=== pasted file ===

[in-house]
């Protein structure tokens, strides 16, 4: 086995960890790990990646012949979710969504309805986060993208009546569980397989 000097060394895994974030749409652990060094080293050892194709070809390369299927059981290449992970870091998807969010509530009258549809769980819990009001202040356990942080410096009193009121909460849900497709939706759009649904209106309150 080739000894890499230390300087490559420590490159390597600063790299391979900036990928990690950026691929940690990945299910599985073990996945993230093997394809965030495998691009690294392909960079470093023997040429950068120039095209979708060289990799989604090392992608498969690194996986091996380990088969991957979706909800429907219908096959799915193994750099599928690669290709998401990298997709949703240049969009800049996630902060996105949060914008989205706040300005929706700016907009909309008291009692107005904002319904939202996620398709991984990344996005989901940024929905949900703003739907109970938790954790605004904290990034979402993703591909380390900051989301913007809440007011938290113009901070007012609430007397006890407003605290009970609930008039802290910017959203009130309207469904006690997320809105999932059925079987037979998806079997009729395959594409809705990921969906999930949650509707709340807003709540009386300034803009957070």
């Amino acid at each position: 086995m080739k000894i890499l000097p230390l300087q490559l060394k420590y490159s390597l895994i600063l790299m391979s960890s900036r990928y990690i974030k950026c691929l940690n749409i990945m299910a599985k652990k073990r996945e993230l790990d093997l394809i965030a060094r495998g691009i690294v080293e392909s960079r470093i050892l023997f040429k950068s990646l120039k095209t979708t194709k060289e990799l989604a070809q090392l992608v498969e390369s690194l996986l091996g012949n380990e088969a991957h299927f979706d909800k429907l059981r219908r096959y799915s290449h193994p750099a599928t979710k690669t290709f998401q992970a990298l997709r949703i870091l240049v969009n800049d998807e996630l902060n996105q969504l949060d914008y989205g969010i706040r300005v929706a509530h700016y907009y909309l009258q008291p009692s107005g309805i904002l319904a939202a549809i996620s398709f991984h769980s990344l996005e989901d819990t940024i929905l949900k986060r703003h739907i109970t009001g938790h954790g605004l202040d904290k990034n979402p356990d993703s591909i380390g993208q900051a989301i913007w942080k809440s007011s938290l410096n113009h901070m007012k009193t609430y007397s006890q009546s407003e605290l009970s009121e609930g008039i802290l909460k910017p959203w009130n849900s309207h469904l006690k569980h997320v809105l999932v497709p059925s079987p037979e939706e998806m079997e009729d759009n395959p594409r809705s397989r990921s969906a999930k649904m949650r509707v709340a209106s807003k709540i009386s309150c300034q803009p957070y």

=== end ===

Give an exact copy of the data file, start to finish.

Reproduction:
[in-house]
């Protein structure tokens, strides 16, 4: 086995960890790990990646012949979710969504309805986060993208009546569980397989 000097060394895994974030749409652990060094080293050892194709070809390369299927059981290449992970870091998807969010509530009258549809769980819990009001202040356990942080410096009193009121909460849900497709939706759009649904209106309150 080739000894890499230390300087490559420590490159390597600063790299391979900036990928990690950026691929940690990945299910599985073990996945993230093997394809965030495998691009690294392909960079470093023997040429950068120039095209979708060289990799989604090392992608498969690194996986091996380990088969991957979706909800429907219908096959799915193994750099599928690669290709998401990298997709949703240049969009800049996630902060996105949060914008989205706040300005929706700016907009909309008291009692107005904002319904939202996620398709991984990344996005989901940024929905949900703003739907109970938790954790605004904290990034979402993703591909380390900051989301913007809440007011938290113009901070007012609430007397006890407003605290009970609930008039802290910017959203009130309207469904006690997320809105999932059925079987037979998806079997009729395959594409809705990921969906999930949650509707709340807003709540009386300034803009957070």
């Amino acid at each position: 086995m080739k000894i890499l000097p230390l300087q490559l060394k420590y490159s390597l895994i600063l790299m391979s960890s900036r990928y990690i974030k950026c691929l940690n749409i990945m299910a599985k652990k073990r996945e993230l790990d093997l394809i965030a060094r495998g691009i690294v080293e392909s960079r470093i050892l023997f040429k950068s990646l120039k095209t979708t194709k060289e990799l989604a070809q090392l992608v498969e390369s690194l996986l091996g012949n380990e088969a991957h299927f979706d909800k429907l059981r219908r096959y799915s290449h193994p750099a599928t979710k690669t290709f998401q992970a990298l997709r949703i870091l240049v969009n800049d998807e996630l902060n996105q969504l949060d914008y989205g969010i706040r300005v929706a509530h700016y907009y909309l009258q008291p009692s107005g309805i904002l319904a939202a549809i996620s398709f991984h769980s990344l996005e989901d819990t940024i929905l949900k986060r703003h739907i109970t009001g938790h954790g605004l202040d904290k990034n979402p356990d993703s591909i380390g993208q900051a989301i913007w942080k809440s007011s938290l410096n113009h901070m007012k009193t609430y007397s006890q009546s407003e605290l009970s009121e609930g008039i802290l909460k910017p959203w009130n849900s309207h469904l006690k569980h997320v809105l999932v497709p059925s079987p037979e939706e998806m079997e009729d759009n395959p594409r809705s397989r990921s969906a999930k649904m949650r509707v709340a209106s807003k709540i009386s309150c300034q803009p957070y």